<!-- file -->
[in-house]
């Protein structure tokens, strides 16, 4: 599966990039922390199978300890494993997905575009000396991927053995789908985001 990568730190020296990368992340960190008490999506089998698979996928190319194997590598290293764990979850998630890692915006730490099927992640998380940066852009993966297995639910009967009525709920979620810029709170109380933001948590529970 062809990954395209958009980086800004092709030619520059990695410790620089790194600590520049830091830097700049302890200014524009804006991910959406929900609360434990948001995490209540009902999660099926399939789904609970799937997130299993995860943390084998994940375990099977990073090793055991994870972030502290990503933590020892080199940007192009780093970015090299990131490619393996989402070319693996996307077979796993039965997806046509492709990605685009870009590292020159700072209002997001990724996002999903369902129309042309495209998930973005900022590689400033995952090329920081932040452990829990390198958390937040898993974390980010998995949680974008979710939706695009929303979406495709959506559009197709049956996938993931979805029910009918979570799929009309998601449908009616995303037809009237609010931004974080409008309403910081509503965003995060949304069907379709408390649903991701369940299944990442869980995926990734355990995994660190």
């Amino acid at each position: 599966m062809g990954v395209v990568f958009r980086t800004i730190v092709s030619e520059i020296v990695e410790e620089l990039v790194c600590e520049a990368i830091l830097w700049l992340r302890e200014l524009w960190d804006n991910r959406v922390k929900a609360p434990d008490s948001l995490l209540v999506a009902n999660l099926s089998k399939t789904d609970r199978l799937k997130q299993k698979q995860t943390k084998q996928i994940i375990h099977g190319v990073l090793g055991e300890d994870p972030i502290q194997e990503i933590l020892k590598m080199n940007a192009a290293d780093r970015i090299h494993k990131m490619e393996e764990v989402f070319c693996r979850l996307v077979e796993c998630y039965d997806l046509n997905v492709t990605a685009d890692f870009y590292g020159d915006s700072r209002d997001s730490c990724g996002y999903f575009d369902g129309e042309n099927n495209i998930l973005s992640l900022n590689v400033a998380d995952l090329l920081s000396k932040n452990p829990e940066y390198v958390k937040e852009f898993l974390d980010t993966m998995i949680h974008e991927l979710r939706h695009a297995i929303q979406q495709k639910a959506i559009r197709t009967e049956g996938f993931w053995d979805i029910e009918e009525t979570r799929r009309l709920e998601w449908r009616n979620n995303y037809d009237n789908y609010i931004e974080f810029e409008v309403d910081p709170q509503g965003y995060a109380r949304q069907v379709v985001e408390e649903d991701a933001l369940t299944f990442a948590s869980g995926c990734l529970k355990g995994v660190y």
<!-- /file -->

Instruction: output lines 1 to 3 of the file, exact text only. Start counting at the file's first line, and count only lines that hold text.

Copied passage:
[in-house]
């Protein structure tokens, strides 16, 4: 599966990039922390199978300890494993997905575009000396991927053995789908985001 990568730190020296990368992340960190008490999506089998698979996928190319194997590598290293764990979850998630890692915006730490099927992640998380940066852009993966297995639910009967009525709920979620810029709170109380933001948590529970 062809990954395209958009980086800004092709030619520059990695410790620089790194600590520049830091830097700049302890200014524009804006991910959406929900609360434990948001995490209540009902999660099926399939789904609970799937997130299993995860943390084998994940375990099977990073090793055991994870972030502290990503933590020892080199940007192009780093970015090299990131490619393996989402070319693996996307077979796993039965997806046509492709990605685009870009590292020159700072209002997001990724996002999903369902129309042309495209998930973005900022590689400033995952090329920081932040452990829990390198958390937040898993974390980010998995949680974008979710939706695009929303979406495709959506559009197709049956996938993931979805029910009918979570799929009309998601449908009616995303037809009237609010931004974080409008309403910081509503965003995060949304069907379709408390649903991701369940299944990442869980995926990734355990995994660190």
């Amino acid at each position: 599966m062809g990954v395209v990568f958009r980086t800004i730190v092709s030619e520059i020296v990695e410790e620089l990039v790194c600590e520049a990368i830091l830097w700049l992340r302890e200014l524009w960190d804006n991910r959406v922390k929900a609360p434990d008490s948001l995490l209540v999506a009902n999660l099926s089998k399939t789904d609970r199978l799937k997130q299993k698979q995860t943390k084998q996928i994940i375990h099977g190319v990073l090793g055991e300890d994870p972030i502290q194997e990503i933590l020892k590598m080199n940007a192009a290293d780093r970015i090299h494993k990131m490619e393996e764990v989402f070319c693996r979850l996307v077979e796993c998630y039965d997806l046509n997905v492709t990605a685009d890692f870009y590292g020159d915006s700072r209002d997001s730490c990724g996002y999903f575009d369902g129309e042309n099927n495209i998930l973005s992640l900022n590689v400033a998380d995952l090329l920081s000396k932040n452990p829990e940066y390198v958390k937040e852009f898993l974390d980010t993966m998995i949680h974008e991927l979710r939706h695009a297995i929303q979406q495709k639910a959506i559009r197709t009967e049956g996938f993931w053995d979805i029910e009918e009525t979570r799929r009309l709920e998601w449908r009616n979620n995303y037809d009237n789908y609010i931004e974080f810029e409008v309403d910081p709170q509503g965003y995060a109380r949304q069907v379709v985001e408390e649903d991701a933001l369940t299944f990442a948590s869980g995926c990734l529970k355990g995994v660190y």